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Given three tables like this:

fruit:          taste:        fruit_taste:
id  name        id  name      id  fruit_id  taste_id
--  ----        --  ----      --  --------  --------
1   apple       1   sweet     1   1         1
2   lime        2   tart      2   1         2
3   banana                    3   2         2
4   lemon                     4   4         2

How can I SELECT only the fruit which do have not been identified by the join table as having a sweet taste? My desired results should also include 'banana', since there is not a fruit_taste identifying it as sweet.

I tried (along with a ton of other things):

SELECT * 
FROM fruit
LEFT OUTER JOIN fruit_taste
ON fruit_taste.fruit_id = fruit.id
WHERE (fruit_taste.taste_id != 1 OR fruit_taste.id IS null)

which almost works, but still gives me 'apple' in my result, since my apple is a Granny Smith, and is both sweet and tart. How can I exclude 'apple' in my query? Is my only option a subquery with NOT IN?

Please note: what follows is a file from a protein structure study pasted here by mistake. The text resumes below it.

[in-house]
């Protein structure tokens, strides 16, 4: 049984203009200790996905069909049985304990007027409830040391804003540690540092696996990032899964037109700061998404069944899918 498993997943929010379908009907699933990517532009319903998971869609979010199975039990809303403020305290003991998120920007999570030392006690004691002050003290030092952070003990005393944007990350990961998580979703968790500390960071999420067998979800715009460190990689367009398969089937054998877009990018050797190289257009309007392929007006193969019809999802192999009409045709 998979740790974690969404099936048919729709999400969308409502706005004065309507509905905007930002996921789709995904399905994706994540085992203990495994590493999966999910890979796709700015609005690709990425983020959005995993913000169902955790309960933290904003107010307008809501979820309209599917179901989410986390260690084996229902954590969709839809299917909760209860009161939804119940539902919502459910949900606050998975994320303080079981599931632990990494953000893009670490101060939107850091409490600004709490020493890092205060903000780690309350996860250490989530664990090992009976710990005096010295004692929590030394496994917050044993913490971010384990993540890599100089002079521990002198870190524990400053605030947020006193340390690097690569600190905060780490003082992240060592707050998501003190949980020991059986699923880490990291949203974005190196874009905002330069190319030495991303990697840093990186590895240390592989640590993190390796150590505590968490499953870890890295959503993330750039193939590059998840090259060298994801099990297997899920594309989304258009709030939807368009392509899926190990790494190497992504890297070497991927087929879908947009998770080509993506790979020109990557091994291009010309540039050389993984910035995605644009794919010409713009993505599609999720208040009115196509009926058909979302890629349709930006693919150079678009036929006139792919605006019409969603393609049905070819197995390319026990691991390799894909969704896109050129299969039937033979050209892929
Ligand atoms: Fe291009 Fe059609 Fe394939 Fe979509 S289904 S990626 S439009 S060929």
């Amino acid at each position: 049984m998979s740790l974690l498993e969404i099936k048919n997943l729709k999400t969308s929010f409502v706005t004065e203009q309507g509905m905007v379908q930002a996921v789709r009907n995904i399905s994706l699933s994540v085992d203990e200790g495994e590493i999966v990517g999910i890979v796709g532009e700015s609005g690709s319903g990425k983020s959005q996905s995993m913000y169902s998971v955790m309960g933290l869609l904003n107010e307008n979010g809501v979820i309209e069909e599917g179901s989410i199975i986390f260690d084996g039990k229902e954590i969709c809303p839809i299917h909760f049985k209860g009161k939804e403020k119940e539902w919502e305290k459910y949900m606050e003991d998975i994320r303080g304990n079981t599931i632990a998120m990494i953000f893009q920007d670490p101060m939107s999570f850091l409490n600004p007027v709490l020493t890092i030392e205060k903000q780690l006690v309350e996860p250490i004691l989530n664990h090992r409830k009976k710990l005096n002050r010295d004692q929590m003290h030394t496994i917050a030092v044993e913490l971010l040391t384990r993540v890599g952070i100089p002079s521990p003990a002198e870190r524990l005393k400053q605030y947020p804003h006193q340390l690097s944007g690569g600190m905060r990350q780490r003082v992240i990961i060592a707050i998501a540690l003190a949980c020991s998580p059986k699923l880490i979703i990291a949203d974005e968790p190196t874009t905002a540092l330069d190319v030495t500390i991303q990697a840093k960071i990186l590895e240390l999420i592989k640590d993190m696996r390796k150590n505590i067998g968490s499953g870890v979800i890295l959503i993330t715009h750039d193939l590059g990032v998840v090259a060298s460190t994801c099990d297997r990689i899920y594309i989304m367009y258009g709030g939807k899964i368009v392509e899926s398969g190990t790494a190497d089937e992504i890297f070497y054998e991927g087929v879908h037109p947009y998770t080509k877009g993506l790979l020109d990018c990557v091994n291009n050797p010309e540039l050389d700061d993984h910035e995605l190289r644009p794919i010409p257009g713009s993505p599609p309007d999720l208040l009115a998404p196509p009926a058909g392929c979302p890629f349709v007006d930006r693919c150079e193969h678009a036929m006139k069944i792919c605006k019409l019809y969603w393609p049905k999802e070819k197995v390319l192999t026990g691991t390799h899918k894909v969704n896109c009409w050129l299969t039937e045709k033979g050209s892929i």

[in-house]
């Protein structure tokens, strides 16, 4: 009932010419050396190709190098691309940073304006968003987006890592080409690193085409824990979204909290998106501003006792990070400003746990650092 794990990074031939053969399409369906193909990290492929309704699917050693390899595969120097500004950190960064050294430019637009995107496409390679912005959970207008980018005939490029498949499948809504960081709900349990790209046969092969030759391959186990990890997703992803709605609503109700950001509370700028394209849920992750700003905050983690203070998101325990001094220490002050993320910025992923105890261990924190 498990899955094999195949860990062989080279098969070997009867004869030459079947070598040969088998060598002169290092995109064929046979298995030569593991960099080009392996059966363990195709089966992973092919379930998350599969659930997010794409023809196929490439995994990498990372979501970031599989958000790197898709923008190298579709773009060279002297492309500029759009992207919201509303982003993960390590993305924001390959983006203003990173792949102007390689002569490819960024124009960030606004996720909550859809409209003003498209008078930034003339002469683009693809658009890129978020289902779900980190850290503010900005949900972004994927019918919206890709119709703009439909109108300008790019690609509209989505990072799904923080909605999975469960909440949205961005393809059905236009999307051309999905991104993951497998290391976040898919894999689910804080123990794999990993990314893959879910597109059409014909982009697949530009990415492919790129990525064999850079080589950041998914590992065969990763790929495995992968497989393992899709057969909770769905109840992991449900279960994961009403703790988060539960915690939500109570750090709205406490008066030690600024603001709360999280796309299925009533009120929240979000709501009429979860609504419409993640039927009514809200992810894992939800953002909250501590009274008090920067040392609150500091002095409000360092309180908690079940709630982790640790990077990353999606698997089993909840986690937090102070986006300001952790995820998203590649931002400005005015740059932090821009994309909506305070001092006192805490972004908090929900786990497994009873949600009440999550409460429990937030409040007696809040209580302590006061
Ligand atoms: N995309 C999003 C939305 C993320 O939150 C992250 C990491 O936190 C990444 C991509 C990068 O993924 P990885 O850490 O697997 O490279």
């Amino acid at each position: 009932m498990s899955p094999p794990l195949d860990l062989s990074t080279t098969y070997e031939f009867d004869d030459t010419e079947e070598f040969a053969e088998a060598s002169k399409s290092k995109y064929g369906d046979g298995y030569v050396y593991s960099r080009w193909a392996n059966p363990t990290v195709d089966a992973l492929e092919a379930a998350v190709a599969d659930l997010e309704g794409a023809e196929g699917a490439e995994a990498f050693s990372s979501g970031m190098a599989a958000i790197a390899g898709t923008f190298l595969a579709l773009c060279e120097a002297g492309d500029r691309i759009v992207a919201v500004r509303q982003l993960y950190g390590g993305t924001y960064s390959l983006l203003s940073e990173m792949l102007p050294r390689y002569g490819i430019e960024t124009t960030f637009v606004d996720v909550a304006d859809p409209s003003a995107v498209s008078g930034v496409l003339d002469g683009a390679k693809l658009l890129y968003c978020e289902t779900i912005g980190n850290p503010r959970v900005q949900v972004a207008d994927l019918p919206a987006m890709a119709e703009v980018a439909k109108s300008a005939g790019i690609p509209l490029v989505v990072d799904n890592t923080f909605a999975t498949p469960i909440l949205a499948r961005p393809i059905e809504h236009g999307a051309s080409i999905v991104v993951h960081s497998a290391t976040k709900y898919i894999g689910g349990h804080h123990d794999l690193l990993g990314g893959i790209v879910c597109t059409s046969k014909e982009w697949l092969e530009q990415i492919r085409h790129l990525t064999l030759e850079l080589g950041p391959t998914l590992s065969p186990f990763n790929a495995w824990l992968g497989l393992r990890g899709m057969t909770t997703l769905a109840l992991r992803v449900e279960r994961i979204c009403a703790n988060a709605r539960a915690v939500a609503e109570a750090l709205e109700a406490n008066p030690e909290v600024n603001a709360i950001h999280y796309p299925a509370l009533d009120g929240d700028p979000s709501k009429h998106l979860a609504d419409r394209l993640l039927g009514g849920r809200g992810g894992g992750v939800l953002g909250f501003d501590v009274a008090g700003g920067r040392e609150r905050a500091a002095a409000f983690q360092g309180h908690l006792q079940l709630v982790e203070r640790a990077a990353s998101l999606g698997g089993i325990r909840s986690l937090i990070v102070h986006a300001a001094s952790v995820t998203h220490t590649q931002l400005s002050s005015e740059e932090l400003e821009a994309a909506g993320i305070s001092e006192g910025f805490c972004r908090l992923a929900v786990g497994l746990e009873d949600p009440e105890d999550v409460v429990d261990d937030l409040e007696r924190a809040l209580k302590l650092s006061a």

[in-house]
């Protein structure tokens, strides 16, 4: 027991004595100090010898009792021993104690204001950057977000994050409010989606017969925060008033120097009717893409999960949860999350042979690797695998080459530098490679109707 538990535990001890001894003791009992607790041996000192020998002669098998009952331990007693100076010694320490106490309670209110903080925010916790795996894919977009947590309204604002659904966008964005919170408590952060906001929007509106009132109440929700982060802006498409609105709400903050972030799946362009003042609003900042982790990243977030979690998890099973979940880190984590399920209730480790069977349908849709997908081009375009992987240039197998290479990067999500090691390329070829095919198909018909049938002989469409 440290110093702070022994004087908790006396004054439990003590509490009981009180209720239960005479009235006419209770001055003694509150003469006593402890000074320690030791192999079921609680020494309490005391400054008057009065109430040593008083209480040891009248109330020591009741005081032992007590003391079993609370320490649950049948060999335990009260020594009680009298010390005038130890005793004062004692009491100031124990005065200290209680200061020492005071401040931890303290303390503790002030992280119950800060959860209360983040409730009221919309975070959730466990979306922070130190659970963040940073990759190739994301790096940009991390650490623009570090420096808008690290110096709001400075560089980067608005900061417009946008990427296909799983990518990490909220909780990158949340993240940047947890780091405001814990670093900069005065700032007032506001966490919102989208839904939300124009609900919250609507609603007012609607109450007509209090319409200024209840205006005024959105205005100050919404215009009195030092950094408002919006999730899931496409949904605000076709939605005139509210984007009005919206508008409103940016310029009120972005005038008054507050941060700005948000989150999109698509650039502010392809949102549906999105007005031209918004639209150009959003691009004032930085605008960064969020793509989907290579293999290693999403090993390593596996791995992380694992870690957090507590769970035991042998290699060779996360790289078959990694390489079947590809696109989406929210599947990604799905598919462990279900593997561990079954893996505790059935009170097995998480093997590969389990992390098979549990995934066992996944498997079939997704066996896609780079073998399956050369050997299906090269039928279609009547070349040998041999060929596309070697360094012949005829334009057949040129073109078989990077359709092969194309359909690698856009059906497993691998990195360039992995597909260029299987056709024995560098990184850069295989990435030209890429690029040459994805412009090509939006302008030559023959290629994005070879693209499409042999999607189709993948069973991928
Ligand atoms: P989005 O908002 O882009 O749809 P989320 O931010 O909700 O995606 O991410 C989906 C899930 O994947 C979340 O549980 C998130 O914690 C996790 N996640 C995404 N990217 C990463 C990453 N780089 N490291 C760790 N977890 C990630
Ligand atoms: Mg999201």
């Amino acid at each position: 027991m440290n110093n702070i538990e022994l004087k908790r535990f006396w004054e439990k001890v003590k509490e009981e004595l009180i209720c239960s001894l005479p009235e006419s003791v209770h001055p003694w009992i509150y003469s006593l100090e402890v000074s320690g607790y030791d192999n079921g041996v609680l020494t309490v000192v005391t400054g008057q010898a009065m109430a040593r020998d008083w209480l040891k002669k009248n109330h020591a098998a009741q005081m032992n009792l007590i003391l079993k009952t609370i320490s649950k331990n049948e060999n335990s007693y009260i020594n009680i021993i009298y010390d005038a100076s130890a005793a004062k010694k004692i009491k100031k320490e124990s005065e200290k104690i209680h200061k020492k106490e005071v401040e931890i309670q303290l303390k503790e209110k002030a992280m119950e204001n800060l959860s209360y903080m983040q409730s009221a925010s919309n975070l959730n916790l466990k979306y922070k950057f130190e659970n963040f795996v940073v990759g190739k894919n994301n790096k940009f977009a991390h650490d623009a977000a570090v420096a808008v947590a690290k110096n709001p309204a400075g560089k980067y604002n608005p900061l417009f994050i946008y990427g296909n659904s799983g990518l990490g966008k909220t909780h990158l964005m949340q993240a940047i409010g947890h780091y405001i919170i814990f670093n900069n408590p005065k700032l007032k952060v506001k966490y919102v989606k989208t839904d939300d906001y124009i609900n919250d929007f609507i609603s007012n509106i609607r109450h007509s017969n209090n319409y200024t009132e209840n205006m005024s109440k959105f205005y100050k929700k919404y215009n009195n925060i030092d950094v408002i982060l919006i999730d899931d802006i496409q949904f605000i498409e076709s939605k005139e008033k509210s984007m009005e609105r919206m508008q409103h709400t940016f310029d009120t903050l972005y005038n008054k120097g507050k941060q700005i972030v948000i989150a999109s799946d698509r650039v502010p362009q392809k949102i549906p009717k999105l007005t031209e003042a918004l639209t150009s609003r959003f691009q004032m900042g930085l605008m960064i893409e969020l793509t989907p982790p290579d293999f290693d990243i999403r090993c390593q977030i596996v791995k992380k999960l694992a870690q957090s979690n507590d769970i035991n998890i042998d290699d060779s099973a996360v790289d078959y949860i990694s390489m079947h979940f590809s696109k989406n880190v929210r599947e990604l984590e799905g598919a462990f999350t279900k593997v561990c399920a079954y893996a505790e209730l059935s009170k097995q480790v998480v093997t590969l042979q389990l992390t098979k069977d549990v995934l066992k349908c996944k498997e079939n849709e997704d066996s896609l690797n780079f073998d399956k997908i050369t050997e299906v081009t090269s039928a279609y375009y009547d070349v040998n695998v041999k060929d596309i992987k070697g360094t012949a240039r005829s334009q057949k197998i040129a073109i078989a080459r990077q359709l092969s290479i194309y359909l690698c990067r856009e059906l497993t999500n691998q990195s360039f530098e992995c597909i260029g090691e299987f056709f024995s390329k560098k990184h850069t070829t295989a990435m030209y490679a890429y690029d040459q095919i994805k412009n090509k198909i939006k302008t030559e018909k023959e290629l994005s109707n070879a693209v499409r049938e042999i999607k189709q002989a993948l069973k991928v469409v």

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3 Answers 3

up vote 0 down vote accepted

You can use a LEFT JOIN and avoid the subquery if you add the excluded taste to the JOIN filter and then exclude matching rows. This should generally be better for performance than using NOT IN on a subquery, but YMMV.

SELECT *
FROM fruit
LEFT JOIN fruit_taste 
  ON fruit_taste.fruit_id = fruit.id
  AND fruit_taste.taste_id = 1
WHERE fruit_taste.id IS NULL
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select *
from fruit
where id not in
(select ft.fruit_id
from fruit_taste ft
inner join taste t
on ft.taste_id = t.id
where t.name = 'sweet')
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Aside from using NOT IN, you can also use LEFT JOIN. To filter out fruits that have no sweet taste, the total number of sweet for every fruit should be 0.

SELECT  a.ID, a.Name
FROM    fruit a
        LEFT JOIN fruit_taste b
            ON a.id = b.fruit_id
        LEFT JOIN taste c
            ON b.taste_id  = c.id
GROUP   BY a.ID, a.Name
HAVING  SUM(IFNULL(c.name = 'sweet', 0)) = 0
share|improve this answer
    
This does produce the desired result (thank you), but @PinnyM's answer is much easier to understand and extend. Also, why do SQL experts insist on aliasing table names to a single letter? It makes the logic of complex conditions so much harder to read for novices like myself. –  ruok Nov 22 '13 at 18:30
    
Although this isn't as elegant syntax-wise as what @PinnyM suggested, I ended up using this in my actual application. As it turned out, the ORM I'm using (DBIx::Class in Perl) makes it difficult to pass a parameter to a JOIN condition on-the-fly. Upvote coming once I have enough reputation to give it. :) Thanks again. –  ruok Nov 22 '13 at 23:45

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